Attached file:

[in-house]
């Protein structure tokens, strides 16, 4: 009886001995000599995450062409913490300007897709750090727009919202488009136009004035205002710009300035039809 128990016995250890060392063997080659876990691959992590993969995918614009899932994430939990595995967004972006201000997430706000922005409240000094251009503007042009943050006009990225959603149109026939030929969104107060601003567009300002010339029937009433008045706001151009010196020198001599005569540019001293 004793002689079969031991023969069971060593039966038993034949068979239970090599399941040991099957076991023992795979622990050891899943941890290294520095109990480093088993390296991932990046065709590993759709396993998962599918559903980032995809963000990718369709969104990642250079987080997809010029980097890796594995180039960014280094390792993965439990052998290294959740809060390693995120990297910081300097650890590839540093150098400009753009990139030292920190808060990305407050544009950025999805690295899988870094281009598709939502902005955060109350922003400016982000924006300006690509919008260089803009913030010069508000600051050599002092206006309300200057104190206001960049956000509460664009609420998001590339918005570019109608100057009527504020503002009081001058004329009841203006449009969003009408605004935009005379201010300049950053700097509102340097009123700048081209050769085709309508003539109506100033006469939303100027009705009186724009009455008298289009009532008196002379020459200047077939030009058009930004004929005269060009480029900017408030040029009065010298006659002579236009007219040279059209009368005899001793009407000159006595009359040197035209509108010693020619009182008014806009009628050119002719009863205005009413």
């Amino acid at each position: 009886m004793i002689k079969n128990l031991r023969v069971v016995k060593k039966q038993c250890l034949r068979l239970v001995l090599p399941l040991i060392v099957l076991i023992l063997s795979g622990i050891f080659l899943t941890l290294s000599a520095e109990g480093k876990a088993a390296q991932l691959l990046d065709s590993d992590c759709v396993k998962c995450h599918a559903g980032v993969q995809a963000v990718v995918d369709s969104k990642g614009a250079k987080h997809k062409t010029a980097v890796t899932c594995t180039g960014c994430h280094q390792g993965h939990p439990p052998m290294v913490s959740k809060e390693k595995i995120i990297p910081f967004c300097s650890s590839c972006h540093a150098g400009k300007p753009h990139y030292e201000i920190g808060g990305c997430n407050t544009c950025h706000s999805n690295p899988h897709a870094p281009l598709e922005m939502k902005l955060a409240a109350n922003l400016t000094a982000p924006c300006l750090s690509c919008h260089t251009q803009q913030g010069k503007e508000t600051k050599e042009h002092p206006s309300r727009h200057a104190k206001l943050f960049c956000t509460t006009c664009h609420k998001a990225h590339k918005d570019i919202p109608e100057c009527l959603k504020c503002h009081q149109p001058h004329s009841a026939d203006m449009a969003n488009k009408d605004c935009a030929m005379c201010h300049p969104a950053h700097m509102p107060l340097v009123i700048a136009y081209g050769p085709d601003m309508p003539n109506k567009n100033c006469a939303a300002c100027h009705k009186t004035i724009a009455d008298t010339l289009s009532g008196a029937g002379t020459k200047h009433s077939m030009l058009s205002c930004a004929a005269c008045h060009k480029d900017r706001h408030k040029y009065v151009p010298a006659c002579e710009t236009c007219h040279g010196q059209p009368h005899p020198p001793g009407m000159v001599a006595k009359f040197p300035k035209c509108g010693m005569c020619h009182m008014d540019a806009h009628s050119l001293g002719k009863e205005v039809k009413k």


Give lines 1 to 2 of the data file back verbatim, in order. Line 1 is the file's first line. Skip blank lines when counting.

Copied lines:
[in-house]
């Protein structure tokens, strides 16, 4: 009886001995000599995450062409913490300007897709750090727009919202488009136009004035205002710009300035039809 128990016995250890060392063997080659876990691959992590993969995918614009899932994430939990595995967004972006201000997430706000922005409240000094251009503007042009943050006009990225959603149109026939030929969104107060601003567009300002010339029937009433008045706001151009010196020198001599005569540019001293 004793002689079969031991023969069971060593039966038993034949068979239970090599399941040991099957076991023992795979622990050891899943941890290294520095109990480093088993390296991932990046065709590993759709396993998962599918559903980032995809963000990718369709969104990642250079987080997809010029980097890796594995180039960014280094390792993965439990052998290294959740809060390693995120990297910081300097650890590839540093150098400009753009990139030292920190808060990305407050544009950025999805690295899988870094281009598709939502902005955060109350922003400016982000924006300006690509919008260089803009913030010069508000600051050599002092206006309300200057104190206001960049956000509460664009609420998001590339918005570019109608100057009527504020503002009081001058004329009841203006449009969003009408605004935009005379201010300049950053700097509102340097009123700048081209050769085709309508003539109506100033006469939303100027009705009186724009009455008298289009009532008196002379020459200047077939030009058009930004004929005269060009480029900017408030040029009065010298006659002579236009007219040279059209009368005899001793009407000159006595009359040197035209509108010693020619009182008014806009009628050119002719009863205005009413």